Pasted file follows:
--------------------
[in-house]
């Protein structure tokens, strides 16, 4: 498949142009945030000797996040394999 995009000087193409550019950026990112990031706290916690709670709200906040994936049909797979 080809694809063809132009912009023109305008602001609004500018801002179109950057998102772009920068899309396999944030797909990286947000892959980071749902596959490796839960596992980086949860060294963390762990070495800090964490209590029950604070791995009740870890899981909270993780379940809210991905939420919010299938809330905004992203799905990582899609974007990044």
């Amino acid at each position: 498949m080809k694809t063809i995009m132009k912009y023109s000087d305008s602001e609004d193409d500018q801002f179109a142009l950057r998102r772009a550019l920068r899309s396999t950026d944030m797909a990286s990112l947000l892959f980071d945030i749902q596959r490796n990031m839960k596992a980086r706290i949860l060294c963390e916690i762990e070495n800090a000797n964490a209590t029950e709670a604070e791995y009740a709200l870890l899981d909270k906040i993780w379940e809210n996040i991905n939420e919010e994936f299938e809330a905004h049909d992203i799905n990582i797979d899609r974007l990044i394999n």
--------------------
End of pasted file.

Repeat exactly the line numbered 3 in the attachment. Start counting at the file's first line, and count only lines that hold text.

């Amino acid at each position: 498949m080809k694809t063809i995009m132009k912009y023109s000087d305008s602001e609004d193409d500018q801002f179109a142009l950057r998102r772009a550019l920068r899309s396999t950026d944030m797909a990286s990112l947000l892959f980071d945030i749902q596959r490796n990031m839960k596992a980086r706290i949860l060294c963390e916690i762990e070495n800090a000797n964490a209590t029950e709670a604070e791995y009740a709200l870890l899981d909270k906040i993780w379940e809210n996040i991905n939420e919010e994936f299938e809330a905004h049909d992203i799905n990582i797979d899609r974007l990044i394999n």